Here at Churchill, we spend a lot of time with students asking them to think about their attitude and approach to learning. The aim of this reflection and work is for the students to refine their behaviours so they are the most effective learners possible. As part of this process, one teacher asked their Year 11 Economics class to reflect on what they’d learnt over the past year, especially from the mock exams they had completed before Christmas. The teacher asked the group to write a letter to a year 10 student, or to themselves a year ago, giving them the benefit of their additional year’s wisdom.

This is one student’s response:

“To a year 10 student

Here are a few tips I would suggest to a younger me I guess:

Firstly, recap what you learn during lessons at the end of the week or sub-topic.  In particular in unit 2 keep reminding yourself of fiscal, monetary and supply-side policies because that’s what I struggled with the most.

Secondly, don’t stop trying to improve your skills in answering questions.  In years 9 and 10 I was working at a solid F grade and I no longer tried because I thought it was hopeless, but at the start of year 11 and over the summer I did a lot of revision and just got my mock back with a B (1 off an A) which shows if you work hard you are able to improve.

Lastly, don’t stress about the information during lessons if you don’t get it, because you can put in extra time another time.”

This message – “if you work hard you are able to improve” – is the cornerstone of the growth mindset approach we are working hard to cultivate at Churchill. It’s fantastic to hear this is paying off for this particular student. I hope that others take heart from their advice and take the same approach!

What advice – if you could! – would you give to your younger self?

How to Revise #1: Retrieval Practice

This is the first post in a series looking at the most effective ways to revise, based on the work of The Learning Scientists. The Learning Scientists are cognitive psychologists who want to make scientific research on learning more accessible to students and teachers. Their aim is to motivate students to study and increase the use of effective study and teaching strategies that are backed by research. I’ve met Yana Weinstein PhD at an education conference in Southampton last week – she’s the real deal!

Retrieval Practice: what is it?

Retrieval practice is when you make your brain recall information from memory, and then do something with that information.

Retrieval Practice: why?

By forcing your brain to recall information from memory, it strengthens the connection in the long term memory and makes it easier to remember it next time. Failure to retrieve information also helps. If you can’t remember an important piece of information, fact or idea, it tells you that you need to re-learn it carefully so you can retrieve it next time.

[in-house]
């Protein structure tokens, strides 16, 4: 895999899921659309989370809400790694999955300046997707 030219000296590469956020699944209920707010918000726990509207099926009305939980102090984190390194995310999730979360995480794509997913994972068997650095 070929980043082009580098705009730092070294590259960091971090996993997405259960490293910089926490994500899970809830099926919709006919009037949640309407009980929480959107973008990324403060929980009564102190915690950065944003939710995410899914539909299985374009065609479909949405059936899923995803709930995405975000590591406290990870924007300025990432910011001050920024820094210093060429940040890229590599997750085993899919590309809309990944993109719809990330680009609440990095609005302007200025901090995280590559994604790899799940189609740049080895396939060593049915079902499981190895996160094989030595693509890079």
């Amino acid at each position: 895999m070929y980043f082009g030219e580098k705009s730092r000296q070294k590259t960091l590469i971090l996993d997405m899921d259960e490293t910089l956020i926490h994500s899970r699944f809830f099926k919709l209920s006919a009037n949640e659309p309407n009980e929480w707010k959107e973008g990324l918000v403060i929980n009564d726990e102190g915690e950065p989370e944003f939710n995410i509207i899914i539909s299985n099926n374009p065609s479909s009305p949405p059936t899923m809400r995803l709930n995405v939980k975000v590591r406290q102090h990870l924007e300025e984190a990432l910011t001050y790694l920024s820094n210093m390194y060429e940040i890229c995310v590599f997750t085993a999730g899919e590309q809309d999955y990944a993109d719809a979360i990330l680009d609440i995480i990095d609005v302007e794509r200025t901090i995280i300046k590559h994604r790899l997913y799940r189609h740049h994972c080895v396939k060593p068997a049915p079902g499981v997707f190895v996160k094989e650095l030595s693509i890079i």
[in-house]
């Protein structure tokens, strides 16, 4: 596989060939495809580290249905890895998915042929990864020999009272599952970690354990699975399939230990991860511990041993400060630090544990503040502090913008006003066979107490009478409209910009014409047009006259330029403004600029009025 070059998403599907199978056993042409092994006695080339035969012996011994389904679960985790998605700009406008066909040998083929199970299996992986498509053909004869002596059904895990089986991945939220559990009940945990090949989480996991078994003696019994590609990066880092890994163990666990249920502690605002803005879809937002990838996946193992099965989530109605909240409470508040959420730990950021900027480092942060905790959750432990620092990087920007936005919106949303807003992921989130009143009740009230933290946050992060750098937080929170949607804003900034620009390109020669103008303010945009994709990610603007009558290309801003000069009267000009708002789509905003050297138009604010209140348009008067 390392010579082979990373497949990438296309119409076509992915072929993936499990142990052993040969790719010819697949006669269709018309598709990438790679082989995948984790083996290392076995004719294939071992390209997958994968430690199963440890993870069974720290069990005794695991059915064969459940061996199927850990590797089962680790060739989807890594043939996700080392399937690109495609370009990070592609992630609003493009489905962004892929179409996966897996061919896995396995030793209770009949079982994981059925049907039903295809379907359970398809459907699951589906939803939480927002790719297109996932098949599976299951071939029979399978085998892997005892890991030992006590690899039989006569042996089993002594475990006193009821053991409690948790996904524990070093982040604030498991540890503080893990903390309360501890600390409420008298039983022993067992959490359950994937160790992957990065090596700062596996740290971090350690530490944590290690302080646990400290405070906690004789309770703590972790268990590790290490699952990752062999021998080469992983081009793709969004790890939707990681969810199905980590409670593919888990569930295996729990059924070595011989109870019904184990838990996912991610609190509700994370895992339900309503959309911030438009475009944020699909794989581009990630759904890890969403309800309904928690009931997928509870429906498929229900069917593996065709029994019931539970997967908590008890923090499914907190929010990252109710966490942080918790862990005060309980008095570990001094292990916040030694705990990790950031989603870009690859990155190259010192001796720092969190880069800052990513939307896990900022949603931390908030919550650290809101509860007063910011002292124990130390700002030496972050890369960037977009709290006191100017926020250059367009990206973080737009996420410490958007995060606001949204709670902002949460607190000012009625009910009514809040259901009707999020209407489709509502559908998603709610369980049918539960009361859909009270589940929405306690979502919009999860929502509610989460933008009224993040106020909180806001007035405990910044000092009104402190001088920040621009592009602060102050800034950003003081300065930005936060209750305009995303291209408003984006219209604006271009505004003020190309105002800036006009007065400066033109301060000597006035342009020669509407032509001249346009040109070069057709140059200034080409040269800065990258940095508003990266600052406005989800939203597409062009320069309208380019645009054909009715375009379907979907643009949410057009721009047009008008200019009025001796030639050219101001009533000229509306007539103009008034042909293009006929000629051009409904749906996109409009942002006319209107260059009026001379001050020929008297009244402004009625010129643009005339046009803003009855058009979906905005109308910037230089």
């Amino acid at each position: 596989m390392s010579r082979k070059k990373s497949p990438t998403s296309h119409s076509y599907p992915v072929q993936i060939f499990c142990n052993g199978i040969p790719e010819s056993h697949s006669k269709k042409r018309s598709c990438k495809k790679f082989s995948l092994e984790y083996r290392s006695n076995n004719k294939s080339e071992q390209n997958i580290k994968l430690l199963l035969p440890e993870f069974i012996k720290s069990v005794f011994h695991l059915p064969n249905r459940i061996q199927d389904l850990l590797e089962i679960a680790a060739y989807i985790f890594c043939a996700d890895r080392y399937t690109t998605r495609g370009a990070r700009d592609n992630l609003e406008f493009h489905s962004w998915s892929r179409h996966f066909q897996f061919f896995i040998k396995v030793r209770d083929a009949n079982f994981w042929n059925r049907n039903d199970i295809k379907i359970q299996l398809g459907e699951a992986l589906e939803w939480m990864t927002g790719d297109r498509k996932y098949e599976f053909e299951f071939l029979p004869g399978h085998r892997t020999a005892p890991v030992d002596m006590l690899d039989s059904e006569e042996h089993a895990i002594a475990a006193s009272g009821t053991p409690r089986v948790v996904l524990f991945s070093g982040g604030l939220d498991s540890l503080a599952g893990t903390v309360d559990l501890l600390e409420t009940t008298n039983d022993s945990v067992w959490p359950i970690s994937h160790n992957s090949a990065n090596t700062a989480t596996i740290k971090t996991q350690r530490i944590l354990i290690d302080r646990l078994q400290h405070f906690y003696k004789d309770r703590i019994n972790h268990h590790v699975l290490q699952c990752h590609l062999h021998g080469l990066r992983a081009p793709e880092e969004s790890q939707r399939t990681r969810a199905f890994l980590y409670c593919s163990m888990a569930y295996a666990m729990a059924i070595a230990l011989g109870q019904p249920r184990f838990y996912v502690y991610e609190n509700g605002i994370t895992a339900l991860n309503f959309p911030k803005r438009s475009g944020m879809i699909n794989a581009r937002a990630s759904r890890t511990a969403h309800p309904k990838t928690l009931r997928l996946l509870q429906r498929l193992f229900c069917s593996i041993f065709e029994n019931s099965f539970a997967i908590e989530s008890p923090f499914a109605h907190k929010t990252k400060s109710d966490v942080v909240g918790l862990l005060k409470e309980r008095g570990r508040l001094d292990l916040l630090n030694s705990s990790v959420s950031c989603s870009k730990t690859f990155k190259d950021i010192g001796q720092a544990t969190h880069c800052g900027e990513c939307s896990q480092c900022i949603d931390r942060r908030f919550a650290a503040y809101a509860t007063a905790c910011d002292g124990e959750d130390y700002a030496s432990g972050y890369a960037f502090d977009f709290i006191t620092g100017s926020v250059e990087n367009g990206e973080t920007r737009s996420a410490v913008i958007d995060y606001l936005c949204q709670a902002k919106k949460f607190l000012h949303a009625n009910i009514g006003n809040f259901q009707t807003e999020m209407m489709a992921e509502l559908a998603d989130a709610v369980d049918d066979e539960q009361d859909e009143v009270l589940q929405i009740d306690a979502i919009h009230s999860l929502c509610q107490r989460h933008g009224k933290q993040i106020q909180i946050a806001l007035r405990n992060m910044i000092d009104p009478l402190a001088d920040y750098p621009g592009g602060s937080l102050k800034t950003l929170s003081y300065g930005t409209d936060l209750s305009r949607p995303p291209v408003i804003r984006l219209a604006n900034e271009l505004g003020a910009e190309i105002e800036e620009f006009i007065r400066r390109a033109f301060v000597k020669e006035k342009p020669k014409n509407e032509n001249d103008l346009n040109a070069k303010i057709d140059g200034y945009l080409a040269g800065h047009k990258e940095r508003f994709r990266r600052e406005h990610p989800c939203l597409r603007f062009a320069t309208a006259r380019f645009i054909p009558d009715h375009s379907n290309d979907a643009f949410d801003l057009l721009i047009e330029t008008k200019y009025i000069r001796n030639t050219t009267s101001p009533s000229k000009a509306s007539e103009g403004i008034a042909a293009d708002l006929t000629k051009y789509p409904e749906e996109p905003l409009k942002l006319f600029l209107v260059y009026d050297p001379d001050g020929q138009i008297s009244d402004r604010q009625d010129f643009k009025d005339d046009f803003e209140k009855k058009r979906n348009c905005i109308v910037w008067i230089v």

Retrieval Practice: how do I do it?

 

Flashcards are particularly useful. Write a concept or keyword on one side, and the definition on the reverse. Alternatively, write a question on one side, and the answer on the other. Look at the front and remember the information on the reverse. Don’t be tempted to flip the card – if you do, you’re just reading the information, not recalling it from memory, and this isn’t helping with retrieval.

Retrieval Practice: next steps

Testing yourself is difficult! Don’t worry if you find it hard. The struggle is actually making the connections in your brain more secure. Follow the advice above and it will get easier – but if you cheat and look at the answers, you aren’t securing those connections to your memory.

It’s also vital to check that you’ve recalled information correctly, otherwise you might be cementing incorrect definitions and ideas into your memory!

Retrieval Practice: watch the video

In this video, the Learning Scientists explain about retrieval practice:

 

Happy revising!

The hare and the tortoise

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A school year is a marathon, not a sprint: it’s important to pace ourselves. It reminds me of the story of the hare and the tortoise. The hare sets off at a terrific pace, relying on its natural talent – speed – to get it through. Initially, it pays off and the hare sprints ahead. However, it can’t maintain the pace over time, and ends up asleep under a tree. The tortoise understands that consistent, steady effort, applied over time, will bring its rewards. Because that level of effort can be sustained, the tortoise overhauls the sleeping hare and finishes ahead.